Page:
Iran and Syria seem to be covertly supporting a new terrorist offensive against U.S. allies in the Middle East and the Caucasus. While they have sponsored terrorists in these regions before, recent disruptions of terrorist cells indicate that they are increasing the tempo and may be preparing for a confrontation in the near future.
Mohammad al-Oufi, the commander of Al-Qaeda in the Arabian Peninsula, has been in Saudi custody since turning himself in. Al-Oufi revealed that Iran was working with Al-Qaeda in the region and that foreign intelligence services were working with the group to disrupt the flow of Saudi oil, clearly insinuating Iranian involvement in the plot. According to the testimony, the Al-Qaeda attackers would flee to Yemen to avoid the Saudi authorities.
Iran’s sponsorship of Al-Qaeda elements targeting Saudi Arabia is nothing new. It is well-known that Seif al-Adel, a high-level Al-Qaeda operative, ordered the terrorist attacks in Riyadh in May 2003 from his Iranian safehouse. While this does not necessarily mean Iran was involved in the operation, the regime’s harboring clearly contributed to the plot and it is hard to believe that they did not know what al-Adel did not know what they were up to. If Iran can monitor and contain the activities of the widespread democratic movement in its country, then it must be assumed that the mullahs are aware of Al-Qaeda’s activities on its soil.
Yemen is another front in Iran’s terrorist offensive in the region. As outlined here, there is growing evidence that Iran is collaborating with Al-Qaeda elements in Yemen to destabilize the government. The testimony of al-Oufi provides further substantiation for this belief. Iran is also supporting the Shiite Houthi rebels in Yemen, continuing their strategy of supporting both Shiite and Sunni extremists even if the two sides are at war with one another.
Azerbaijan has been targeted by Iran as well. The newspaper Al-Siyassa of Kuwait reports that “highly sensitive security sources” have disclosed that two Lebanese terrorists arrested in Azerbaijan, Najim al-Din and Ali Karki, were part of a cell run by Hezbollah and the Iranian Revolutionary Guards Corps. The two were arrested with forged Iranian passports and were planning attacks in Baku to retaliate for the assassination of Imad Mughniyah, a senior Hezbollah operative believed to have been the group’s top terrorism mastermind. Mughniyah was killed in February 2008 in Lebanon.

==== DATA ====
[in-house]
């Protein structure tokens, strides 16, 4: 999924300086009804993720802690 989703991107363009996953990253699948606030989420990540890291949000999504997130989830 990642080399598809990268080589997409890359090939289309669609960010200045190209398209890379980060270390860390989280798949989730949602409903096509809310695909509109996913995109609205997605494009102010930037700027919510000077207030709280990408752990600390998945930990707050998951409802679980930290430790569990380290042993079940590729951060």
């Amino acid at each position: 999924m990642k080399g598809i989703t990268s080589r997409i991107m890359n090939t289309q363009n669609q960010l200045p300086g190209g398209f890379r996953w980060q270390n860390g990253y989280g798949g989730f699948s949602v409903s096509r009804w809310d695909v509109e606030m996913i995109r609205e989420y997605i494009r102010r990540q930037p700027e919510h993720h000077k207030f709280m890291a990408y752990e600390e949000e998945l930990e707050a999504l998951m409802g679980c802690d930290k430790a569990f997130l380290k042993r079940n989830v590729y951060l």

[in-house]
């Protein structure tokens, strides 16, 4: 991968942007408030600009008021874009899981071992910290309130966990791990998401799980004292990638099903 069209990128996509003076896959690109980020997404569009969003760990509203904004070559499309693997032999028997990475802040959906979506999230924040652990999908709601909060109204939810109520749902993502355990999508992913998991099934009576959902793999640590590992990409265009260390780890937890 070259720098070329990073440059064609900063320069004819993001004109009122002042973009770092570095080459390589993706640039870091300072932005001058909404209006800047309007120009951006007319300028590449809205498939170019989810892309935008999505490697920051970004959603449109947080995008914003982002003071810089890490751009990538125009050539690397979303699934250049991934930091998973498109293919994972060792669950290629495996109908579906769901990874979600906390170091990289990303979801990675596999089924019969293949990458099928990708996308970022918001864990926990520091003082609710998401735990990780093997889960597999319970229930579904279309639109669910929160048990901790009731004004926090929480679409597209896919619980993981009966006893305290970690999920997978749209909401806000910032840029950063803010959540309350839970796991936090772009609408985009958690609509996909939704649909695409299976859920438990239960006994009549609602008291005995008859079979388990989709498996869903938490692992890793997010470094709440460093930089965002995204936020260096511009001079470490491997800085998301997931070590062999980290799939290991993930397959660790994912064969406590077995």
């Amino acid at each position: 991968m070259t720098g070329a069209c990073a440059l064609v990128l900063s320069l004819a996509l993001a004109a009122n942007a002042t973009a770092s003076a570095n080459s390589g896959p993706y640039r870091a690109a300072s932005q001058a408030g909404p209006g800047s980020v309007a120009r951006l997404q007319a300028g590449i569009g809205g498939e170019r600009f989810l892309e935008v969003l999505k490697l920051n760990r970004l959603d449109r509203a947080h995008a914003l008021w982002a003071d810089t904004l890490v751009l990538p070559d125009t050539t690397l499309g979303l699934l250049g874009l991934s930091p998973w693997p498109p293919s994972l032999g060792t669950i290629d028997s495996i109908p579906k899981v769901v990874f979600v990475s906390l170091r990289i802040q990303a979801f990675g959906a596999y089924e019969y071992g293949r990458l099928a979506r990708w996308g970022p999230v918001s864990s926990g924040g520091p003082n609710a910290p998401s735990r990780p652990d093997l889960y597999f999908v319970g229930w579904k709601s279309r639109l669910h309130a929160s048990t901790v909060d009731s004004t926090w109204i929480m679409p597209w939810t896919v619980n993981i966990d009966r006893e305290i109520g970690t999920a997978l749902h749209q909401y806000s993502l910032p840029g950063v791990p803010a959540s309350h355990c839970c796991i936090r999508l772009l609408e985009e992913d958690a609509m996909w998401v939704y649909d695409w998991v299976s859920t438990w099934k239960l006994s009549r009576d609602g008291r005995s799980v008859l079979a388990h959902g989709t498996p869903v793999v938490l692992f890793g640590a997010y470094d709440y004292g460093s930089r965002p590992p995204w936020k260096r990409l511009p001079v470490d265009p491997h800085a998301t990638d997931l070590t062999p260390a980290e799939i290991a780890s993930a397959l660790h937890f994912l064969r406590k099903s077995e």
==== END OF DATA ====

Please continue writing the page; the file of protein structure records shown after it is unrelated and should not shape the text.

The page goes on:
In April, Egypt foiled a massive Hezbollah terrorist plot on its soil against Israeli tourist sites. Forty-nine terrorists were arrested by the Egyptian authorities, and one key member of the network, Sami Shihab, was trained by the Iranian Revolutionary Guards. Those arrested also said that Hezbollah had planned the attacks they were to carry out.
A “senior Egyptian security official” told Aaron Klein of WorldNetDaily.com that the Hezbollah members were working with the Iranian Revoltuionary Guards and “are coordinating terrorist activities inside Egypt with al-Qaida elements known to be present in the Sinai.” Klein also reported that an Egyptian intelligence official Ayman Juda Brigades said that at least six members of the Ayman Juda Brigades faction of the Al-Aqsa Martyrs Brigades were involved in the plot, and that the group did not deny that the Egyptians had arrested some of their members.
Syria, Iran’s closest ally, has played a key role in targeting Bahrain. The Bahraini Interior Minister has publicly stated that terrorists planning bombings on the country’s independence day on December 17, 2008, were trained in Syria. He also said that his government had informed the Assad regime in July that citizens of Bahrain were being trained on Syrian soil. Bahrain has repeatedly accused Iran of fomenting unrest among its Shiite population.
In June 2006, Syria attempted to destabilize Qatar. According to al-Seyassah, 100 Syrian workers and five Syrian intelligence officers were arrested in the plot, which came after Qatar voted for U.N. Resolution 1680 which called for a final agreement regarding the Syrian-Lebanese border and called for the restoration of full diplomatic ties between the two countries. The plot was organized by Assef al-Shawkat, the head of Syrian military-intelligence, and had Hezbollah involvement.
There is no recent information available to the public about Iranian and Syrian attempts to destabilize Qatar. Perhaps it is because while Qatar hosts U.S. military forces, the country has grown closer diplomatically to Iran and its allies. In March, Emir Sheikh Hamad bin Khalifa Al-Thani met with President Ahmadinejad in Tehran where he said that the Islamic world needed a superpower like Iran.
Iran and Syria’s meddling has gone beyond Israel, the Palestinian territories, Lebanon, Iraq and Afghanistan. They are engaging in a region-wide offensive aimed at destabilizing pro-American governments, strengthening the hand of radical Islam, and building networks that can later be called upon to carry out spectacular attacks. If these are the types of actions Iran is currently engaging in, then it is truly worrisome to think what actions they’ll take should they get the capacity to produce nuclear weapons and deter the West.